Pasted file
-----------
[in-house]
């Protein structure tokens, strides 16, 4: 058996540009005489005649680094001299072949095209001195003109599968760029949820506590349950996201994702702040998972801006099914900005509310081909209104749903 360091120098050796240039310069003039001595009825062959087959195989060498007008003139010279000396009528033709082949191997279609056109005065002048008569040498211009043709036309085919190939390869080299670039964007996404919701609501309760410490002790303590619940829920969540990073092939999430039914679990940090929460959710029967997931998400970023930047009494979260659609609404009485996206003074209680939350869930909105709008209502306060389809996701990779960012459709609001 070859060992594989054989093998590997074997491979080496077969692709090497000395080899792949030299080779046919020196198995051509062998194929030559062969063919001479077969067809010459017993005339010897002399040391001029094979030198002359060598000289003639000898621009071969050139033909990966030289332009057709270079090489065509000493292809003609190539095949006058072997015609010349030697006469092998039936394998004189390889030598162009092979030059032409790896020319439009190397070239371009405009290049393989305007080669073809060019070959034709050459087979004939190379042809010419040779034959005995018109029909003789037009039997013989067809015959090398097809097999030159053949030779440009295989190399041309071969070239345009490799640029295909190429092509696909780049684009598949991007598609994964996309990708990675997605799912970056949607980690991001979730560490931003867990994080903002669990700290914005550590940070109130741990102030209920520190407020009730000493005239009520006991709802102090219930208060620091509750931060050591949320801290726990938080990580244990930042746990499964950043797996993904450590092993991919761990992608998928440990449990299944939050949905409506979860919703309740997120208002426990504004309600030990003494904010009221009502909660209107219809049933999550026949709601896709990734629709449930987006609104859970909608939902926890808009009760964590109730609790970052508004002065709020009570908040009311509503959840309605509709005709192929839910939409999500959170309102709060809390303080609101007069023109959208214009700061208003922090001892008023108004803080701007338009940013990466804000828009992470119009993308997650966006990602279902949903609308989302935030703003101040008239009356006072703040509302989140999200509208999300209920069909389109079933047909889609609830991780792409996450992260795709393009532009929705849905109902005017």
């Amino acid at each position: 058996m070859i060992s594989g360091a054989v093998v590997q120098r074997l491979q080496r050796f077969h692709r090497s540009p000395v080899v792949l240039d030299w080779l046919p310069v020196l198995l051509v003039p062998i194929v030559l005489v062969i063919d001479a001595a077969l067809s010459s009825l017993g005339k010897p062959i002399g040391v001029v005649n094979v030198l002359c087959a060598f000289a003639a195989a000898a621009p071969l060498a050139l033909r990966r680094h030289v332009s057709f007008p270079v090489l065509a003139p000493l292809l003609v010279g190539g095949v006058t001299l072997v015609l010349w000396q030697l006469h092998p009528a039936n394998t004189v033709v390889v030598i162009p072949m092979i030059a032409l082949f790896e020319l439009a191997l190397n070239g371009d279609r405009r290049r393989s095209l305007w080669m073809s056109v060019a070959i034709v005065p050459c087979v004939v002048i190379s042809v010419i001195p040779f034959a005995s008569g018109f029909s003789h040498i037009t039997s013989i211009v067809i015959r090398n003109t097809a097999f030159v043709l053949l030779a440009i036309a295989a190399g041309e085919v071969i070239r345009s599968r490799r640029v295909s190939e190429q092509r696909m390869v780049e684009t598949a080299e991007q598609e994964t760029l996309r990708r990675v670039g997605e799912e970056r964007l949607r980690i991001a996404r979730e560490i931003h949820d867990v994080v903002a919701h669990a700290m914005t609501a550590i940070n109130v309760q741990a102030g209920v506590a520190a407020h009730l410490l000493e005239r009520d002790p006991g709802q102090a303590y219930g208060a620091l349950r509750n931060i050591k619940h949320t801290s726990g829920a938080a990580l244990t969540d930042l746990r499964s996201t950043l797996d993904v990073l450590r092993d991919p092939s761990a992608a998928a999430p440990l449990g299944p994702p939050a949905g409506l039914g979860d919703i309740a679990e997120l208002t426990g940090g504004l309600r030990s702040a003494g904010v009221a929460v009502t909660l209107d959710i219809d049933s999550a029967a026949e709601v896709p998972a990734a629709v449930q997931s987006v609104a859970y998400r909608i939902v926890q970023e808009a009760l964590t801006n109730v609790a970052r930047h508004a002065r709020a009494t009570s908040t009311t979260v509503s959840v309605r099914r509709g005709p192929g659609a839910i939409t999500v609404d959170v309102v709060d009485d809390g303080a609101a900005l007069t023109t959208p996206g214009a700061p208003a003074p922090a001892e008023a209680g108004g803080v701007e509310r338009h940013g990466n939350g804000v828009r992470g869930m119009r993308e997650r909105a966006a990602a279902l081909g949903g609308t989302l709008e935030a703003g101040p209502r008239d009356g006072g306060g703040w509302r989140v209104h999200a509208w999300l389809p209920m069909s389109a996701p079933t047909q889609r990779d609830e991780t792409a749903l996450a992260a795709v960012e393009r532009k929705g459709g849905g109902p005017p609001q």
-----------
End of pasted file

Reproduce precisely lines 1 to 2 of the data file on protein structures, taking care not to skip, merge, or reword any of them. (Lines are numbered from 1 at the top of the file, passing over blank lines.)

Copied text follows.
[in-house]
């Protein structure tokens, strides 16, 4: 058996540009005489005649680094001299072949095209001195003109599968760029949820506590349950996201994702702040998972801006099914900005509310081909209104749903 360091120098050796240039310069003039001595009825062959087959195989060498007008003139010279000396009528033709082949191997279609056109005065002048008569040498211009043709036309085919190939390869080299670039964007996404919701609501309760410490002790303590619940829920969540990073092939999430039914679990940090929460959710029967997931998400970023930047009494979260659609609404009485996206003074209680939350869930909105709008209502306060389809996701990779960012459709609001 070859060992594989054989093998590997074997491979080496077969692709090497000395080899792949030299080779046919020196198995051509062998194929030559062969063919001479077969067809010459017993005339010897002399040391001029094979030198002359060598000289003639000898621009071969050139033909990966030289332009057709270079090489065509000493292809003609190539095949006058072997015609010349030697006469092998039936394998004189390889030598162009092979030059032409790896020319439009190397070239371009405009290049393989305007080669073809060019070959034709050459087979004939190379042809010419040779034959005995018109029909003789037009039997013989067809015959090398097809097999030159053949030779440009295989190399041309071969070239345009490799640029295909190429092509696909780049684009598949991007598609994964996309990708990675997605799912970056949607980690991001979730560490931003867990994080903002669990700290914005550590940070109130741990102030209920520190407020009730000493005239009520006991709802102090219930208060620091509750931060050591949320801290726990938080990580244990930042746990499964950043797996993904450590092993991919761990992608998928440990449990299944939050949905409506979860919703309740997120208002426990504004309600030990003494904010009221009502909660209107219809049933999550026949709601896709990734629709449930987006609104859970909608939902926890808009009760964590109730609790970052508004002065709020009570908040009311509503959840309605509709005709192929839910939409999500959170309102709060809390303080609101007069023109959208214009700061208003922090001892008023108004803080701007338009940013990466804000828009992470119009993308997650966006990602279902949903609308989302935030703003101040008239009356006072703040509302989140999200509208999300209920069909389109079933047909889609609830991780792409996450992260795709393009532009929705849905109902005017």